Miles away from Fort Pearce!

Phil & Nikki Hoskins
Fri 3 Jun 2016 12:03
In Titusville (at least ‘Ajaya’ is!) 28:37.47N, 080:48.32W
Oh! dear – we’ve just checked the last blog which gives Fort Pearce as our current location. As nice and friendly as the place is we wouldn’t wish to spend that long in the Harbour Town Marina where we checked back in to the USA in April. So, some catching up to do, with a slap on each other’s wrists for being so slovenly and an admission that we are now back in the UK having put the boat to bed in Titusville some weeks back. How time flies.
De-commissioning was the usual farce of getting in each other’s way. It’s amazing how various important tasks tend to overlap in the same part of the boat. ‘Skip’ trying to change engine oil, clean bilges and investigate non working items of gear whilst the ‘Admiral’ tries to gain access to lockers and drawers that need to be emptied, cleaned and re-packed. We both have long lists of chores to accomplish and like many others ‘Skip’ tends to flit from one job to another leaving a trail of tools, rags and oily patches in areas already cleaned. Yes, harmony at such times becomes hard to maintain but with good friends on hand to chew the fat with when the heat of the day subsides we somehow manage to avoid all-out war in the de-commissioning process. Perhaps each of us needs to have somewhere on our respective lists ‘Hug and kiss to be applied three times daily – no oily hands!’.
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What on earth! This amazing local craft arrived for a lift and scrub. 75+ feet long and home built on a catamaran houseboat hull it features access to water from inside for his lady who can’t be out in direct sunlight. It weighs much much less than AJAYA!
Westland Marina was becoming busier by the day mainly with craft returning from their winter cruises. Some needing a quick blast-off before heading northwards towards the cruising grounds of the Chesapeake or Maine but most were arriving for lift out and storage for the hurricane season. For us, we prefer to spend as much time in-water before lifting as a lot of the process is much easier to achieve when water and electricity are close by on the dock. Many gallons of water are used flushing out the engines and tanks and washing anything that may have been exposed to salt water which is just about everything really! On solid ground all that water accumulates under the boat making a real mess. Perhaps more importantly it saves a lot of ladder climbing which has it’s own issues.
As the yard fills up space becomes precious especially as it seems to have become more popular in recent years. A brief tour of the place reveals quite a few boats that have been abandoned by owners that have either passed on or simply lost interest and stopped paying their dues. In Florida unless the yard are in possession of the correct documents there is no possibility of recovering any storage costs by finding new owners. The only solution is to chop the boat up which at least frees up space to accommodate a new customer. This time round there was one such instance where one week there is a recognisable yacht and the next it’s all in a skip off to the landfill site.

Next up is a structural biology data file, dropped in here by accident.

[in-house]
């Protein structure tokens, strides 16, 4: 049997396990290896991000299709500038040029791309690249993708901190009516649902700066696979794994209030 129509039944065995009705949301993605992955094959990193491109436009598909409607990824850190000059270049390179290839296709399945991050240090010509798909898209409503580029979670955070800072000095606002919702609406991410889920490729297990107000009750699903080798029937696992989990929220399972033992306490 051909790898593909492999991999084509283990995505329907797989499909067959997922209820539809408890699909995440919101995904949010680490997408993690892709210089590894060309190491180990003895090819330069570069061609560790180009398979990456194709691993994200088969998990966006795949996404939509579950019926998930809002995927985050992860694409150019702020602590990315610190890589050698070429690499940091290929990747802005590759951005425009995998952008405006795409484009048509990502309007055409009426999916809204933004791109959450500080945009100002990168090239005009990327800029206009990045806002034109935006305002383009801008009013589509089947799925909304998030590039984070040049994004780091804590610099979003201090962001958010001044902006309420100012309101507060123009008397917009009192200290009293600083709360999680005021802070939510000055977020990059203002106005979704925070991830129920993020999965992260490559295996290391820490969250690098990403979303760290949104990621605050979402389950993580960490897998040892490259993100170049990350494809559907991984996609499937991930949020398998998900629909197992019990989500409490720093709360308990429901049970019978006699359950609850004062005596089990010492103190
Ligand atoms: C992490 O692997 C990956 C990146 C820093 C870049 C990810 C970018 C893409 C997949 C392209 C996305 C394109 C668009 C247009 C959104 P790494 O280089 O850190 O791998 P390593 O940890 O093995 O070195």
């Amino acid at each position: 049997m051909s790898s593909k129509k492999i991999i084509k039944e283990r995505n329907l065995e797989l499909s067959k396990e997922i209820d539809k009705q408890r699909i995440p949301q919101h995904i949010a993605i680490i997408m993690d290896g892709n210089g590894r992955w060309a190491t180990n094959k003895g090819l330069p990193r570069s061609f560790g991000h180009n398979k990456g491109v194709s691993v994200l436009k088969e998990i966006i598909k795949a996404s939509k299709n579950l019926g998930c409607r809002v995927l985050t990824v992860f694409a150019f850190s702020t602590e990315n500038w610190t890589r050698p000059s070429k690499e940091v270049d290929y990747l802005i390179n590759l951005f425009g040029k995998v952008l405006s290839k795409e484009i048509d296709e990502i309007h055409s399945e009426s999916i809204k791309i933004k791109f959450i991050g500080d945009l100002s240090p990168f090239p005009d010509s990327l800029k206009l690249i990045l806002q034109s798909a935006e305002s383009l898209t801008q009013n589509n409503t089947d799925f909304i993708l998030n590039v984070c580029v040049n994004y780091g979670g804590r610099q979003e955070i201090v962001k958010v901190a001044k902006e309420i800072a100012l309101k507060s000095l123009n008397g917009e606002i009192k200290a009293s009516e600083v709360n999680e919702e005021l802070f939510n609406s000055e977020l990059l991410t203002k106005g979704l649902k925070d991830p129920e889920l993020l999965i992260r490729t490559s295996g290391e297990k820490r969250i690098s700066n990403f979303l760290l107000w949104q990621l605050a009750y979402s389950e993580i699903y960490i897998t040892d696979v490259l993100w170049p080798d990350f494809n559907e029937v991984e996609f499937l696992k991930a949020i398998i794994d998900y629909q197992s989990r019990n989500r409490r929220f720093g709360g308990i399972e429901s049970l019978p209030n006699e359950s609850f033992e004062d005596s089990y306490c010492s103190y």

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Half a yacht remaining with its encapsulated lead keel which will be the last part of the boat to go. Not an item to allow to fall on your toes!
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Stitch in time – in fact many stitches being unpicked ready for new UV strip to be fitted.      Flushing the o/b with fresh water always draws Manatees to the dock for a drink
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OK.. lastly eject the toad that had somehow crept onboard unseen .................                                                        .....and that’s it for another season.
Our wonderful friends in Orlando (including the facility to lovingly hug a big hairy Old English Sheepdog) once again provided a haven to ease any lingering stresses of the de-com process before delivering us to Orlando airport for the flight to Gatwick. Wet and windy on take-off, wet and windy on landing but a very smooth flight in-between.
Walking the Dog – thanks so much you three!!!
A week later we acquired a mode of transport, re-commissioned and stocked the ‘van’ with food and made contact with family. The tomato plants are in along with a few beans, a green pepper vine and a pot of herbs! Our UK summer holidays have now started in earnest. All we need now is some sun and a little warmth to convince us we haven’t arrived back home too early.